Double Mountain Fork Brazos River

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Coordinates: 33°16′03″N 100°00′38″W / 33.26750°N 100.01056°W / 33.26750; -100.01056
Double Mountain Fork Brazos River
Stream
Double Mountain Fork Brazos River Texas 2014.jpg
Double Mountain Fork, Garza County, Texas
Country  United States
State  Texas
Location Lynn, Garza, Kent, Fisher, Haskell, Stonewall Counties
Source Llano Estacado, 18.5 km southeast of Tahoka, Texas
 - location Lynn County, Texas
 - elevation 890 m (2,920 ft)
 - coordinates 33°03′19″N 101°38′17″W / 33.05528°N 101.63806°W / 33.05528; -101.63806
Mouth Confluence Double Mountain / Salt Fork
 - location Stonewall County, Texas
 - elevation 451 m (1,480 ft) [1]
 - coordinates 33°16′03″N 100°00′38″W / 33.26750°N 100.01056°W / 33.26750; -100.01056
Length 280 km (174 mi)
Basin 7,097 km2 (2,740 sq mi) [2]
Website: Handbook of Texas: Double Mountain Fork

The Double Mountain Fork Brazos River is an ephemeral, sandy-braided stream about 280 km (170 mi) long, heading on the Llano Estacado of West Texas about 18.5 km (11.5 mi) southeast of Tahoka, Texas, flowing east-northeast across the western Rolling Plains to join the Salt Fork, forming the Brazos River about 27 km (17 mi) west-northwest of Haskell, Texas.[3]

Geography[edit]

The Double Mountain Fork Brazos River begins as a shallow draw near the eastern edge of the Llano Estacado in Lynn County, about 5 km (3.1 mi) northeast of the small farming community of Draw, Texas. The stream generally runs eastward across southern Garza County, where it is fed by springs, providing a minimal base flow that is intermittently punctuated by rainfall and associated runoff.[4] At the western edge of Kent County, approximately 20 km (12 mi) east-northeast of Justiceburg, the Double Mountain Fork merges with the North Fork. The Double Mountain Fork then continues eastward across southern Kent County, northwestern Fisher County and into southern Stonewall County, where it passes to the south of Double Mountains, a pair of flat-topped hills located 21 km (13 mi) southwest of Aspermont, Texas. Double Mountains forms part of the high ground dividing the watersheds of the Salt Fork to the north and the Double Mountain Fork to the south. To the east of Double Mountains, the Double Mountain Fork flows into western Haskell County before turning north and back westward into eastern Stonewall County where it merges with the Salt Fork to form the Brazos River (proper), northeast of Aspermont, Texas.[5]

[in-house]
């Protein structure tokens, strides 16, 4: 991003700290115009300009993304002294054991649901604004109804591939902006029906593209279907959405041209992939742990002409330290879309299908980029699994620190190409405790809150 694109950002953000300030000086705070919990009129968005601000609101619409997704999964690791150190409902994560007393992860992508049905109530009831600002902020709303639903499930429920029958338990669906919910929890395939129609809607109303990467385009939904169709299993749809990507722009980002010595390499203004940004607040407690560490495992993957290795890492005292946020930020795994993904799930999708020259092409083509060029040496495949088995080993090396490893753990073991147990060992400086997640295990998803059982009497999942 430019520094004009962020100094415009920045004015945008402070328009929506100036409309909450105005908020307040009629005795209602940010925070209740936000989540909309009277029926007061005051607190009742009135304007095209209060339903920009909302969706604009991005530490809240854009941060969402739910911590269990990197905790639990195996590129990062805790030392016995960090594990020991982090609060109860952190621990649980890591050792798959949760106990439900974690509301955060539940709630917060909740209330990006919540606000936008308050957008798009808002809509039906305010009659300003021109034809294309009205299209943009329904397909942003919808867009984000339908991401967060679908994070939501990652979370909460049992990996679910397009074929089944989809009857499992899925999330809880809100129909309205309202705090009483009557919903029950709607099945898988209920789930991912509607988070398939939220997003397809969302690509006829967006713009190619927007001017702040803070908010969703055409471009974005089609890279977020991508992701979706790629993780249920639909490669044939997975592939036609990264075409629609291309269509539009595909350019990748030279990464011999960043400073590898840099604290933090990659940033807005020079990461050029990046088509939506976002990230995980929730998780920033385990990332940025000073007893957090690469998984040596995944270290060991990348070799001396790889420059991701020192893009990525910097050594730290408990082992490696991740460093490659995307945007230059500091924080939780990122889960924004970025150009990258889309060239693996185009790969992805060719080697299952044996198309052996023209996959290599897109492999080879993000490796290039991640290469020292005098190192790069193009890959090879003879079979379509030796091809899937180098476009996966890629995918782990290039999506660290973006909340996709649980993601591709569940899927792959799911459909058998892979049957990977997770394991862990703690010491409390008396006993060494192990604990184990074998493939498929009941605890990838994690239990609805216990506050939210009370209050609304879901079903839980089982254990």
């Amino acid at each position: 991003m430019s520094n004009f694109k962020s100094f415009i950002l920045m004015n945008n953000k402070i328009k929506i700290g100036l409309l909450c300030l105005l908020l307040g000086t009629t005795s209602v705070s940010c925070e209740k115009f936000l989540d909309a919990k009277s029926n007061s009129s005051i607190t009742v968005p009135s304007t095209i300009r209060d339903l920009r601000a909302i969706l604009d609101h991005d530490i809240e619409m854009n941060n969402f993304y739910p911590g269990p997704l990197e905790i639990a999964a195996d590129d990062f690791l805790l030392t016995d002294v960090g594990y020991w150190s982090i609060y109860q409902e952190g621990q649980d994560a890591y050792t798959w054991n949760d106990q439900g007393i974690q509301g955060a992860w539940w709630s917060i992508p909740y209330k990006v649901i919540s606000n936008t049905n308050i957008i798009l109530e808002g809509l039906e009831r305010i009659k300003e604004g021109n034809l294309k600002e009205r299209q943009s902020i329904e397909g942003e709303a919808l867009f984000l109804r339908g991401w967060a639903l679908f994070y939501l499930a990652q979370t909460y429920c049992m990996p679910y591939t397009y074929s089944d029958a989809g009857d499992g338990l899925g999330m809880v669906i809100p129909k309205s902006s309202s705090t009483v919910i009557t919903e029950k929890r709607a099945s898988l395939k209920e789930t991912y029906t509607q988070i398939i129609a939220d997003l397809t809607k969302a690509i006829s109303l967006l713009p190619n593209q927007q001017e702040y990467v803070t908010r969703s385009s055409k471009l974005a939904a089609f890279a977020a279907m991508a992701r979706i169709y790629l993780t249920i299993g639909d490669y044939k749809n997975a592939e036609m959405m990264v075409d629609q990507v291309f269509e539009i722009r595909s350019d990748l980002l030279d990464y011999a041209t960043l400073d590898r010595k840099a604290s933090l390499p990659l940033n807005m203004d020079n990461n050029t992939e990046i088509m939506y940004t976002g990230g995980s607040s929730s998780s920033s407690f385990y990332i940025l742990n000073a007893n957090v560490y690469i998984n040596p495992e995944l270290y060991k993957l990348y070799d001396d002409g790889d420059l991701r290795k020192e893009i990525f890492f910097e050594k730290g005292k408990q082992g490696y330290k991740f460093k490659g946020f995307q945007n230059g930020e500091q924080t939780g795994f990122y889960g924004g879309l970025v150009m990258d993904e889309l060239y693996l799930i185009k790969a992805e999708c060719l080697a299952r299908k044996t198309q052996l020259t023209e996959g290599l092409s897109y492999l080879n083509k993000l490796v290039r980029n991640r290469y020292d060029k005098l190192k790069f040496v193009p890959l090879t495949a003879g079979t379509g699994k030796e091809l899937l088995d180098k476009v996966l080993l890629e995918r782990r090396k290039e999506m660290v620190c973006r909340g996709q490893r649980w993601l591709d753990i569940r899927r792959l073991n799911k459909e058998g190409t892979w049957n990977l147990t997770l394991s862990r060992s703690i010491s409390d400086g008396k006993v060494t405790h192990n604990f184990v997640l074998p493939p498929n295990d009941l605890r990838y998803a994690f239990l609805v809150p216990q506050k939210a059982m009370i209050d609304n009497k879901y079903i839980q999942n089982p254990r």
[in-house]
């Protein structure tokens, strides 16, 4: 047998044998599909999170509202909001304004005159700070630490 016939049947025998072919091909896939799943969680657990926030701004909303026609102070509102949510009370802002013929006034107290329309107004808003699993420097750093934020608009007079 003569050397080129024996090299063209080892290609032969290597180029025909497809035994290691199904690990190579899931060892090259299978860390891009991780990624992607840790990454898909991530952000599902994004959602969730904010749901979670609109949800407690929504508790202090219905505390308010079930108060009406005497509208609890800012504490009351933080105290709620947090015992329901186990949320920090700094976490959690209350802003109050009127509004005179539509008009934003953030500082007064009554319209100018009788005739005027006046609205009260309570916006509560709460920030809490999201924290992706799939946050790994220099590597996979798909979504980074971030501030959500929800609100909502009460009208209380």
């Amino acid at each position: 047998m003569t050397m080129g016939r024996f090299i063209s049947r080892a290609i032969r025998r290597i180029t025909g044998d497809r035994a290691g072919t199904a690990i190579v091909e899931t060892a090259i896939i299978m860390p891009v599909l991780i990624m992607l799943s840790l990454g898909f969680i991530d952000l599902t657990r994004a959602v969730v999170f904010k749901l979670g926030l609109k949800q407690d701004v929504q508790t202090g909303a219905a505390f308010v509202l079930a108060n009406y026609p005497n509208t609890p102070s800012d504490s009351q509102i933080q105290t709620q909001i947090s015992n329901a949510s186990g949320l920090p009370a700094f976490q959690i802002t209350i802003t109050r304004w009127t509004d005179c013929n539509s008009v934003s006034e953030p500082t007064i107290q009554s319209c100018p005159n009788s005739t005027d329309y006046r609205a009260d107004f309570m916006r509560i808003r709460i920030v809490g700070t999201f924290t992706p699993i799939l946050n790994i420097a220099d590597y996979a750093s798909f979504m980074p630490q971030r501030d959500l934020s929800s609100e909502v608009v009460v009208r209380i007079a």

Proper name[edit]

According to a 1964 decision by the United States Board on Geographical Names, this tributary of the Brazos is properly called the "Double Mountain Fork Brazos River", and should not be called the "Double Mountain Fork of the Brazos River" nor the "Double Mountain Fork of Brazos River".[3] This stream is often mistakenly referred to as the "South Fork of the Double Mountain Fork of the Brazos River."[6][7] Perhaps this is an attempt to distinguish this stream from the North Fork Double Mountain Fork Brazos River, a tributary of the Double Mountain Fork. The stream described here, however, is the main stem of the Double Mountain Fork Brazos River and, therefore, it is not a tributary of the Double Mountain Fork, rather it is a tributary of the Brazos River.

See also[edit]

References[edit]

  1. ^ U.S. Geological Survey Geographic Names Information System: Double Mountain Fork Brazos River
  2. ^ Seaber, P.R., Kapinos, F.P. and Knapp, G.L. 1987. Hydrological unit maps. United States Department of the Interior, U.S. Geological Survey Water-Supply Paper 2294, p. 46.
  3. ^ a b United States Board on Geographical Names. 1964. Decisions on Geographical Names in the United States, Decision list no. 6402, United States Department of the Interior, Washington DC, p. 51.
  4. ^ Brune, G.M. 1981. Springs of Texas. Fort Worth, TX: Branch-Smith, p. 193-195.
  5. ^ "Double Mountain Fork of the Brazos River". Handbook of Texas Online. Retrieved 2010-02-19. 
  6. ^ "Alan Henry Reservoir (Brazos River Basin)". Austin, Texas: Texas Water Development Board. Retrieved December 25, 2013. 
  7. ^ Hurst, Stance (2011). "Landscapes, Floods, and Archaeological Research" (PDF). Notes from the Field: The Newsletter of Lubbock Lake National Historic Landmark. Lubbock, Texas: Museum of Texas Tech University. pp. 8–10. Retrieved December 25, 2013. 

External links[edit]